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Unusual Attitude

In-flight fire

Here’s an emergency checklist item that pilots almost never practice—but it’s a potential life saver.
Editor at Large Dave Hirschman has been unapologetically wearing military surplus Nomex flight suits in aerobatic airplanes and warbirds for many years. Their only shortcoming, he says, is that they shrink over time. The ones he wore a decade ago are now unbearably tight around the middle.
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The item I’m referring to is intentionally shutting down the engine in flight by pulling the mixture knob (and turning the fuel selector to Off). It’s listed in just about every piston-engine checklist I’ve ever seen as the correct response to an in-flight fire—but we seldom practice it for obvious reasons.

Shutting down the airplane’s one and only engine and becoming a not-very-good glider is a perilous emergency in its own right. But in rare cases of in-flight fire, it may be the only choice—and we may not have much time to think about it.

Chuck Cook, a Minnesota warbird pilot who survived a fire in his T–28 Trojan, shared some insights from the incident that apply to general aviation pilots, too.

Cook was flying his Trojan on a sunny summer day when a warning light signaled that the airplane’s generator had failed. He headed back to his home airport at Anoka County-Blaine (ANE) and faintly smelled something burning, which he attributed to smoke from a distant wildfire.

He entered the traffic pattern for landing and deployed the aircraft’s speed brake. As soon as he did, the cockpit filled with smoke. He opened the bubble canopy and lowered the landing gear, and then a roaring fire consumed the cockpit. He was only 15 seconds from touchdown at that point, but the fire was so fierce that he might as well have been many miles away. His flame-resistant Nomex flight suit helped, but it wasn’t nearly enough to protect him from extensive burns, and his feet, legs, and unprotected hands got the worst of it.

He crashed onto the airport grounds, crawled out of the cockpit and fell to the ground, and was pulled to safety just as the airplane was consumed by fire. Cook suffered extensive burns on 40 percent of his body, endured a two-month medically induced coma and 15 weeks of intensive care, and has had multiple surgeries and skin grafts that are still ongoing.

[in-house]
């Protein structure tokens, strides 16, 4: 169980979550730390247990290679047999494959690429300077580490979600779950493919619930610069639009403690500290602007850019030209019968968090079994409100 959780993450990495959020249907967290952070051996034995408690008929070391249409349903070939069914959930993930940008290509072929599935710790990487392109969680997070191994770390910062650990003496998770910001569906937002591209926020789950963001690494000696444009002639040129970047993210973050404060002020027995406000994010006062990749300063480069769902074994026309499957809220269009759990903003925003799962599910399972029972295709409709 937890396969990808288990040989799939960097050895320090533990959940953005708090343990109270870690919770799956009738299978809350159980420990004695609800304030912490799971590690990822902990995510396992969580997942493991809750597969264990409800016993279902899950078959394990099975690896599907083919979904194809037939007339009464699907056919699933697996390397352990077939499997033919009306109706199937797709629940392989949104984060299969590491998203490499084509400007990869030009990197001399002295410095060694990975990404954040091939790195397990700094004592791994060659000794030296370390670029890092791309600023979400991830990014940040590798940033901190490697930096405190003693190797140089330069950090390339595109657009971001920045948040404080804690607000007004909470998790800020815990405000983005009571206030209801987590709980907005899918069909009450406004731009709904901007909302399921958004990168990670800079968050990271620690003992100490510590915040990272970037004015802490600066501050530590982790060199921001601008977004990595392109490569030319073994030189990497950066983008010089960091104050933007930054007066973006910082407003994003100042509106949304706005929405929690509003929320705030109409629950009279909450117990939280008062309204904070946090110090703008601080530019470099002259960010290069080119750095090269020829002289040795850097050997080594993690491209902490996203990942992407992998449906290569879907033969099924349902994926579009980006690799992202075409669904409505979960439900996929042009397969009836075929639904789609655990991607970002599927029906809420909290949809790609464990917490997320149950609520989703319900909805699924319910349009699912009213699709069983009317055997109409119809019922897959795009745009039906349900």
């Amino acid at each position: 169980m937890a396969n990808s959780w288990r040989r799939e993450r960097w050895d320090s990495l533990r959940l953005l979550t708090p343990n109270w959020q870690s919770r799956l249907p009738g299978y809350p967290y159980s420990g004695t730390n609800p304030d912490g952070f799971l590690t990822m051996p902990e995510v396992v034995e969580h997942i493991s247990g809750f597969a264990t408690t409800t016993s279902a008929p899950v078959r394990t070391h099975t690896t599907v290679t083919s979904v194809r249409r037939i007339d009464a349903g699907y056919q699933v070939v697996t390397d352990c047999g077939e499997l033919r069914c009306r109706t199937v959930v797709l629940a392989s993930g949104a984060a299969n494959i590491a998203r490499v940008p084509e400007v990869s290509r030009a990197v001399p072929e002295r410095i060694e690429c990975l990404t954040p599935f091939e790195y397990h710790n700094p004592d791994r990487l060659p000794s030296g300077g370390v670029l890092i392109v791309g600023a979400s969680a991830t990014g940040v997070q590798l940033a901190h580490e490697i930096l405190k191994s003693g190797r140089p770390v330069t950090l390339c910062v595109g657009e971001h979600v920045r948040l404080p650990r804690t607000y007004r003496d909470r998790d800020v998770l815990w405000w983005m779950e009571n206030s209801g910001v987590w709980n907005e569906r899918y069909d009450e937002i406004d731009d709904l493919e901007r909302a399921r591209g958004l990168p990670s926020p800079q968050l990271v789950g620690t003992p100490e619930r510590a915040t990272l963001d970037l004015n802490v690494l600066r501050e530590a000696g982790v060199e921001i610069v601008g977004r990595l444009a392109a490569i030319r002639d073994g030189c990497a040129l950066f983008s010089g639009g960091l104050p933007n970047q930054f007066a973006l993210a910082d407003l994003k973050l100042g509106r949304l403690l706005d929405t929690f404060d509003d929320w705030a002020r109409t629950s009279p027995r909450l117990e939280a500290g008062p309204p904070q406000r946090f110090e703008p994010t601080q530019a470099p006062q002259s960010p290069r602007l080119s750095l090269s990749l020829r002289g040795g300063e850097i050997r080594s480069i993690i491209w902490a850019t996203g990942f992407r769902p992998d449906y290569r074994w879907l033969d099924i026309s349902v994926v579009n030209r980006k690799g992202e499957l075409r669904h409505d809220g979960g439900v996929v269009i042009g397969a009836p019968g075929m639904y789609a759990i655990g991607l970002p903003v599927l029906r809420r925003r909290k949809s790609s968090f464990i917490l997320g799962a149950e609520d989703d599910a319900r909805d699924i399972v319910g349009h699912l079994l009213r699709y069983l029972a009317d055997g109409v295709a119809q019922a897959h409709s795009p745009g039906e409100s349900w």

Some of his lessons learned are particular to warbirds: wear Nomex gloves on every flight; make sure there’s a quick-disconnect cord for your helmet; and practice emergency egress while wearing a parachute. Other lessons, however, apply to all GA aircraft: know your airplane’s systems and emergency checklists by heart—especially those that pertain to fire. And be ready to pull the mixture knob and the fuel selector to Off to shut down the engine in flight to prevent an engine-driven fuel or hydraulic pump from creating a catastrophic fire.

Once the fire started, Cook was so focused on flying and landing the aircraft that he didn’t consider pulling the mixture knob or cutting off the fuel supply. And frankly, in his retelling of the story, neither did I.

Pulling the mixture to idle cutoff and the fuel selector to Off might not have been enough to extinguish the fire. But it could have stopped the flow of fuel to the engine, and interrupted the circulation of hydraulic fluid throughout the landing gear, speed brake, and flap systems.

Pilots in emergencies revert to the things we know and practice. We typically think about how to keep the propeller turning and critical systems operating, and we practice them by switching fuel tanks, turning on fuel pumps, opening the alternate air door, or applying carburetor heat. We seldom practice intentionally shutting down the engine to prevent or extinguish a fire.

But after hearing Cook and thinking about the dire situation he found himself in, I’m going to focus on dealing with an in-flight fire during the quiet moments I sit in the cockpit alone, reviewing emergency checklist items. And I’m going to practice them in the simulator at high altitude during cruise, and low altitude during the approach and landing phase.

To hear Chuck Cook describe the T–28 fire in his own words, listen to the There I Was... podcast Episode 18.

Dave Hirschman

Dave Hirschman

AOPA Pilot Editor at Large
AOPA Pilot Editor at Large Dave Hirschman joined AOPA in 2008. He has an airline transport pilot certificate and instrument and multiengine flight instructor certificates. Dave flies vintage, historical, and Experimental airplanes and specializes in tailwheel and aerobatic instruction.

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